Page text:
Artists explore ancient and modern body art in Tattoos in Contemporary Art

Categories: Art, Openings

Juli Morsella is presenting her and other artists' interpretations of the art of tattoos.
Tattoos have become a popular modern art form, but Juli Morsella is exploring tattooing's ancient, sacred roots and has put together an exhibition with works by artists from all over Europe and the U.S., examining tattoos from around the world. The show, Tattoo in Contemporary Art, opens Friday, March 21, at 910 Arts.

See also: Missy Rhysing on her introduction to art, old things and co-owning a business

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Photos: Celebrating 25 Years of Printmaking at Open Press

Open Press
Mark A Lunning, Zinc plate etching with colle, "Urban Garden 3 plate"
Michael Paglia visits Open Press in this week's review, taking in an exhibit made up of 125 pieces by 50 different artists. Much of the focus is on Mark Lunning, printmaster and owner of Open Press, celebrating his work from the last 25 years. Continue reading for photos from the exhibits.

See also: Emilio Lobato and Emmett Culligan get in shape at Havu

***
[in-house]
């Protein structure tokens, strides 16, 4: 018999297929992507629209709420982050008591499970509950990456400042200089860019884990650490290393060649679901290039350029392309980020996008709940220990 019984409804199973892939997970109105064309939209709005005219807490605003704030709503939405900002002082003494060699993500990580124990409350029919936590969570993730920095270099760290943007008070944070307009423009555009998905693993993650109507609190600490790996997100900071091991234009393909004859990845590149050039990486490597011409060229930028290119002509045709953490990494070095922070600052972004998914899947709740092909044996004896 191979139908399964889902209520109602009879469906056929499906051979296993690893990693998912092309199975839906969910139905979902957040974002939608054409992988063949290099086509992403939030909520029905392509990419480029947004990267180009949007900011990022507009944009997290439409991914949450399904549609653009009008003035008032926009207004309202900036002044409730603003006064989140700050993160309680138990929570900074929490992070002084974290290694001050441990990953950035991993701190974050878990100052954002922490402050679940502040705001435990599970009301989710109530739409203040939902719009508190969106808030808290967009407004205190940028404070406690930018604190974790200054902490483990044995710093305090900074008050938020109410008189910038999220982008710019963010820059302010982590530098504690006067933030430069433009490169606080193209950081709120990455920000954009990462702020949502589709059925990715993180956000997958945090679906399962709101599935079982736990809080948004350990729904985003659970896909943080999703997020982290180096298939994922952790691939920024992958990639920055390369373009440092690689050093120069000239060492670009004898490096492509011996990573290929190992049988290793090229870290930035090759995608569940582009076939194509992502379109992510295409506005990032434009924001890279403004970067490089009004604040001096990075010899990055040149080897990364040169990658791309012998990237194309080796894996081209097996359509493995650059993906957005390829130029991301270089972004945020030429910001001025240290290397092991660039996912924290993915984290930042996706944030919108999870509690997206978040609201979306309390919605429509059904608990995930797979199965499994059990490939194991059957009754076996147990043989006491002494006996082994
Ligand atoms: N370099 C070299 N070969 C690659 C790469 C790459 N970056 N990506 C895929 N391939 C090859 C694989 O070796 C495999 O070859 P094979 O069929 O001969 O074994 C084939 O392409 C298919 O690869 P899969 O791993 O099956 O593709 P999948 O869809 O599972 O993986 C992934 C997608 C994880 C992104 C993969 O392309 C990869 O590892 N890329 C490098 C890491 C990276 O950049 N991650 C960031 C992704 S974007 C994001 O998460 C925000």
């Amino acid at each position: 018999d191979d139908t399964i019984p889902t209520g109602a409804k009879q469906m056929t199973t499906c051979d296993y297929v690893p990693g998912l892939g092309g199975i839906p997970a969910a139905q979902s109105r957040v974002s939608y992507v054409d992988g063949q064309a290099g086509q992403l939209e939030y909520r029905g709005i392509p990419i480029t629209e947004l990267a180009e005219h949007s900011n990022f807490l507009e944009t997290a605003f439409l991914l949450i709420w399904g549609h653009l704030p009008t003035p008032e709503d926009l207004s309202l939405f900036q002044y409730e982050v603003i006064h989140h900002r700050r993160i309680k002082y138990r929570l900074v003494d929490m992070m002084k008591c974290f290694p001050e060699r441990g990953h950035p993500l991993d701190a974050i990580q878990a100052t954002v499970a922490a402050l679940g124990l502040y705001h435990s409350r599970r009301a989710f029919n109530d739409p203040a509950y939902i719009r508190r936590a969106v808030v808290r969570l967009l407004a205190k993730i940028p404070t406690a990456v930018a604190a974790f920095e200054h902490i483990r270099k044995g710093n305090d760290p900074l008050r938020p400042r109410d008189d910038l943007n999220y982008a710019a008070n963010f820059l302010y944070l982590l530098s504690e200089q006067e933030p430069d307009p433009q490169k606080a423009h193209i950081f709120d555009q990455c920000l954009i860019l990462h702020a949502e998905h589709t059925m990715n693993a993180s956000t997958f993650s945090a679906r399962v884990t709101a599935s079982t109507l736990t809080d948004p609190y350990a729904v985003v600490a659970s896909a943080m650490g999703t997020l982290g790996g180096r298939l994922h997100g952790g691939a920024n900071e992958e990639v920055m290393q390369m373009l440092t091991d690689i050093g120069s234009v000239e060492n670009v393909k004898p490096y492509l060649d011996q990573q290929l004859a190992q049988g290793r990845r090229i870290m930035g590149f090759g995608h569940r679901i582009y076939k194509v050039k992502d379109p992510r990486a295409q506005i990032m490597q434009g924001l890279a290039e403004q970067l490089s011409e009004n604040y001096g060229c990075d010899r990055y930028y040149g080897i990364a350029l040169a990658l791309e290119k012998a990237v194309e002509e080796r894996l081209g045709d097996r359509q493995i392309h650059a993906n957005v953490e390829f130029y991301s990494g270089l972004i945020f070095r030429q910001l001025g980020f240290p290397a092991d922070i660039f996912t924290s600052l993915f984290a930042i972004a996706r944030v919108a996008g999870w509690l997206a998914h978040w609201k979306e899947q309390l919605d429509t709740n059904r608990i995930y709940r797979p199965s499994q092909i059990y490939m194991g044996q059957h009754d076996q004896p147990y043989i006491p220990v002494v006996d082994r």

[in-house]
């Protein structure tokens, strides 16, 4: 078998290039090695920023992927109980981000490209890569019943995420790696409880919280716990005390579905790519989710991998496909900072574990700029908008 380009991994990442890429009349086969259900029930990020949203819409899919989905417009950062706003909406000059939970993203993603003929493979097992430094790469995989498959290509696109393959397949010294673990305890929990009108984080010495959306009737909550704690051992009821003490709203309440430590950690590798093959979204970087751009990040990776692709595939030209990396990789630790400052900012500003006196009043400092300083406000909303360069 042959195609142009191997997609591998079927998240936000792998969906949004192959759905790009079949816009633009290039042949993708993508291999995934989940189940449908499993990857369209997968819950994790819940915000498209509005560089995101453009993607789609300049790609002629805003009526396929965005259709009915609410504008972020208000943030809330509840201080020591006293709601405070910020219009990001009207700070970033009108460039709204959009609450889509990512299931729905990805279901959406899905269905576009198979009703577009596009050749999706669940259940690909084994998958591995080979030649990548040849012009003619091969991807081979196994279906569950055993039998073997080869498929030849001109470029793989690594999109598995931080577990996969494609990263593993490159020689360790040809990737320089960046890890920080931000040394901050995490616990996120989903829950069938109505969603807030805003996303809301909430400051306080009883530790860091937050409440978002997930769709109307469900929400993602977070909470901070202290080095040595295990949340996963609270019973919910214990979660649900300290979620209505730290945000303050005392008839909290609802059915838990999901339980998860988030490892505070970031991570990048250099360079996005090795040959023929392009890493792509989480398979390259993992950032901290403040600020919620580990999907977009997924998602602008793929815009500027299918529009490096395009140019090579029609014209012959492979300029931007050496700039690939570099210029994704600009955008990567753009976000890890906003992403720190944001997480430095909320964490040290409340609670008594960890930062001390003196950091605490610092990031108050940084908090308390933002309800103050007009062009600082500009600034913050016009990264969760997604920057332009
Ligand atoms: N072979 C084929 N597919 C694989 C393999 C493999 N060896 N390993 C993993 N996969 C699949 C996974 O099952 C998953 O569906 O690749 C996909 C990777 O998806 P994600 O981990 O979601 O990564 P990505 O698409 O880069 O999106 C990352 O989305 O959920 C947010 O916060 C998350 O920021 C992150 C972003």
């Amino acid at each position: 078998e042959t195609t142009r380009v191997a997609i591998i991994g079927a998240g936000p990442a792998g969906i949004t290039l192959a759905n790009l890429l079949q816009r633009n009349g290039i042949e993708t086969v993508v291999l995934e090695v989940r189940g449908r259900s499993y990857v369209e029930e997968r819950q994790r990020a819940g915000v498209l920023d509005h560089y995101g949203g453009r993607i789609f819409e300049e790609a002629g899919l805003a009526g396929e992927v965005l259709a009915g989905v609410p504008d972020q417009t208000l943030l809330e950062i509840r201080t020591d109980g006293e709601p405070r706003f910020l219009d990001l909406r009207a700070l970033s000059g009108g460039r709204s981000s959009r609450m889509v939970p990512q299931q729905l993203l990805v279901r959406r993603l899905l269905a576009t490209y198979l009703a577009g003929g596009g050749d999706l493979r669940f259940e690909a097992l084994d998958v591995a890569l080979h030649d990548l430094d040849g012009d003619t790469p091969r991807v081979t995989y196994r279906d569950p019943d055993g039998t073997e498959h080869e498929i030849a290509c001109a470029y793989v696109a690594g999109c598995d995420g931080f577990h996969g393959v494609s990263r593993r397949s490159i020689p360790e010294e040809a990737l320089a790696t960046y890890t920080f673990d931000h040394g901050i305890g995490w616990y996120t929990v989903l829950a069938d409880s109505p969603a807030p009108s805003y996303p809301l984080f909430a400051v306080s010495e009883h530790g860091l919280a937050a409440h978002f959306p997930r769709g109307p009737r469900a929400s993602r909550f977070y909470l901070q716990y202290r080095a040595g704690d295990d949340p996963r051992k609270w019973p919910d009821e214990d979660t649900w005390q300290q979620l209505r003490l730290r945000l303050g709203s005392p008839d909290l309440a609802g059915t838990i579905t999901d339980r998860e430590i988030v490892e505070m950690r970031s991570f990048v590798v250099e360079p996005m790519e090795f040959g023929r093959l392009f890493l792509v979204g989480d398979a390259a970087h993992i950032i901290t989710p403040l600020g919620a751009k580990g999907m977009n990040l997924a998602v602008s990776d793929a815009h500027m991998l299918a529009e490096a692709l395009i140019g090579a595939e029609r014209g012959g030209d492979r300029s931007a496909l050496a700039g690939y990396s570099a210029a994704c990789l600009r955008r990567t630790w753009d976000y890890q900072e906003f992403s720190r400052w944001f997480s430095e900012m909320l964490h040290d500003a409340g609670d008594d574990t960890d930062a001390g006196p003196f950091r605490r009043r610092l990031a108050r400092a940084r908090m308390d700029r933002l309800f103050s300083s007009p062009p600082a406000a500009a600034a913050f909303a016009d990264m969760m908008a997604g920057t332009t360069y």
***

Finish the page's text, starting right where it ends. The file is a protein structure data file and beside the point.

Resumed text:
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DIY gallery space Inca House closes up shop

Categories: Art, DIY

Molly Bounds
American Culture playing at the Inca House last winter.
When artists Taylor Boylston and Chelsea Bashford recently decided to officially "close" Inca House, their home gallery and show space, it was for reasons all too common to a DIY spot: the rent got to be too much and people weren't respecting the venue. "We felt like people were taking advantage of our space and things were getting stolen and broken and mistreated," says Boylston, who acknowledges that these issues are perils inherent to opening your home to the public and insists they won't stop her from trying again in the future. But for now, Inca House is no more.